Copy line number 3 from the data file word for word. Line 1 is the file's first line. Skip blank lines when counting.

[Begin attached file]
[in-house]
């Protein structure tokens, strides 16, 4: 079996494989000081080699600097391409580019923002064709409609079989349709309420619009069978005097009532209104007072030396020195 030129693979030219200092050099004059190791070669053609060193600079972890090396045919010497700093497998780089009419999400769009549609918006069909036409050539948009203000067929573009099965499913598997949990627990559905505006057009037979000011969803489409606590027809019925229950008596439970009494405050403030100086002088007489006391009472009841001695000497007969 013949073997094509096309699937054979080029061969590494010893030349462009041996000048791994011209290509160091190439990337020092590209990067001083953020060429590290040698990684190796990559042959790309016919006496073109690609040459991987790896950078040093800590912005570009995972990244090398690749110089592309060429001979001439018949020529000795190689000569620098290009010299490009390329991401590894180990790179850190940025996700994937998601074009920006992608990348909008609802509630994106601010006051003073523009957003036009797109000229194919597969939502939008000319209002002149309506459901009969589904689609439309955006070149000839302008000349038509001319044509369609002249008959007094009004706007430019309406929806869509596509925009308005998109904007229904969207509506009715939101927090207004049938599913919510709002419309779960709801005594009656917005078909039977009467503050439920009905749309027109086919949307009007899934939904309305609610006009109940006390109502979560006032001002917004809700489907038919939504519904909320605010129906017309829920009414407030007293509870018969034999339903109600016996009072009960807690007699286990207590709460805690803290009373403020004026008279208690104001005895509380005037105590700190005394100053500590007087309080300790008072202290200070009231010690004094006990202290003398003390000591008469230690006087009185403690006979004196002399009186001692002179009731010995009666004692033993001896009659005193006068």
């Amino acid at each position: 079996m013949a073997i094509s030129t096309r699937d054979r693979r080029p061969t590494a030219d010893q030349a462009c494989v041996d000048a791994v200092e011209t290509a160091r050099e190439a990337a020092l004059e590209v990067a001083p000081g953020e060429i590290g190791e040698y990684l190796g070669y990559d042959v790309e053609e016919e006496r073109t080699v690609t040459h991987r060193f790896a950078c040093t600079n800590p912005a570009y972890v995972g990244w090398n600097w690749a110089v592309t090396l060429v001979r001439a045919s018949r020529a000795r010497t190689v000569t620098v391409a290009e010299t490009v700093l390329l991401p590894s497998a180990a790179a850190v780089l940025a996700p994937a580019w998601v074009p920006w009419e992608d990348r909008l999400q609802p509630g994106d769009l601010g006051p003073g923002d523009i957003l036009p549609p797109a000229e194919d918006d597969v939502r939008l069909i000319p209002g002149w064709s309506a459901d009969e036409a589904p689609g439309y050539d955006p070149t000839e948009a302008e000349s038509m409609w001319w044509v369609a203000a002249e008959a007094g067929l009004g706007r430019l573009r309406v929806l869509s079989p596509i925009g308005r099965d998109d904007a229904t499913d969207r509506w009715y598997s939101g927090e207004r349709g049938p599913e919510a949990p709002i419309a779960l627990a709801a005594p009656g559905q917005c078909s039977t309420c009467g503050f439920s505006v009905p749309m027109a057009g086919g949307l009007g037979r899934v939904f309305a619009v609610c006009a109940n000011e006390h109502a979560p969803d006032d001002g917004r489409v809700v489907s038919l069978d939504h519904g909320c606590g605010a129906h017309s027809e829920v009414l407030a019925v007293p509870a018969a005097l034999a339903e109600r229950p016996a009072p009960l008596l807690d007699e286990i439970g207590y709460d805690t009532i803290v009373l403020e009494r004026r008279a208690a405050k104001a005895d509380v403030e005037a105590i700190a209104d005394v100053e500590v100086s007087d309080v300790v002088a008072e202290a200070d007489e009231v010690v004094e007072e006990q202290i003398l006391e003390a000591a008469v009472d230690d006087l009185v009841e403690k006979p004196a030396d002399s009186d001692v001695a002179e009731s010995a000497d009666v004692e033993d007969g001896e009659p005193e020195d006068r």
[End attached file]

């Amino acid at each position: 079996m013949a073997i094509s030129t096309r699937d054979r693979r080029p061969t590494a030219d010893q030349a462009c494989v041996d000048a791994v200092e011209t290509a160091r050099e190439a990337a020092l004059e590209v990067a001083p000081g953020e060429i590290g190791e040698y990684l190796g070669y990559d042959v790309e053609e016919e006496r073109t080699v690609t040459h991987r060193f790896a950078c040093t600079n800590p912005a570009y972890v995972g990244w090398n600097w690749a110089v592309t090396l060429v001979r001439a045919s018949r020529a000795r010497t190689v000569t620098v391409a290009e010299t490009v700093l390329l991401p590894s497998a180990a790179a850190v780089l940025a996700p994937a580019w998601v074009p920006w009419e992608d990348r909008l999400q609802p509630g994106d769009l601010g006051p003073g923002d523009i957003l036009p549609p797109a000229e194919d918006d597969v939502r939008l069909i000319p209002g002149w064709s309506a459901d009969e036409a589904p689609g439309y050539d955006p070149t000839e948009a302008e000349s038509m409609w001319w044509v369609a203000a002249e008959a007094g067929l009004g706007r430019l573009r309406v929806l869509s079989p596509i925009g308005r099965d998109d904007a229904t499913d969207r509506w009715y598997s939101g927090e207004r349709g049938p599913e919510a949990p709002i419309a779960l627990a709801a005594p009656g559905q917005c078909s039977t309420c009467g503050f439920s505006v009905p749309m027109a057009g086919g949307l009007g037979r899934v939904f309305a619009v609610c006009a109940n000011e006390h109502a979560p969803d006032d001002g917004r489409v809700v489907s038919l069978d939504h519904g909320c606590g605010a129906h017309s027809e829920v009414l407030a019925v007293p509870a018969a005097l034999a339903e109600r229950p016996a009072p009960l008596l807690d007699e286990i439970g207590y709460d805690t009532i803290v009373l403020e009494r004026r008279a208690a405050k104001a005895d509380v403030e005037a105590i700190a209104d005394v100053e500590v100086s007087d309080v300790v002088a008072e202290a200070d007489e009231v010690v004094e007072e006990q202290i003398l006391e003390a000591a008469v009472d230690d006087l009185v009841e403690k006979p004196a030396d002399s009186d001692v001695a002179e009731s010995a000497d009666v004692e033993d007969g001896e009659p005193e020195d006068r």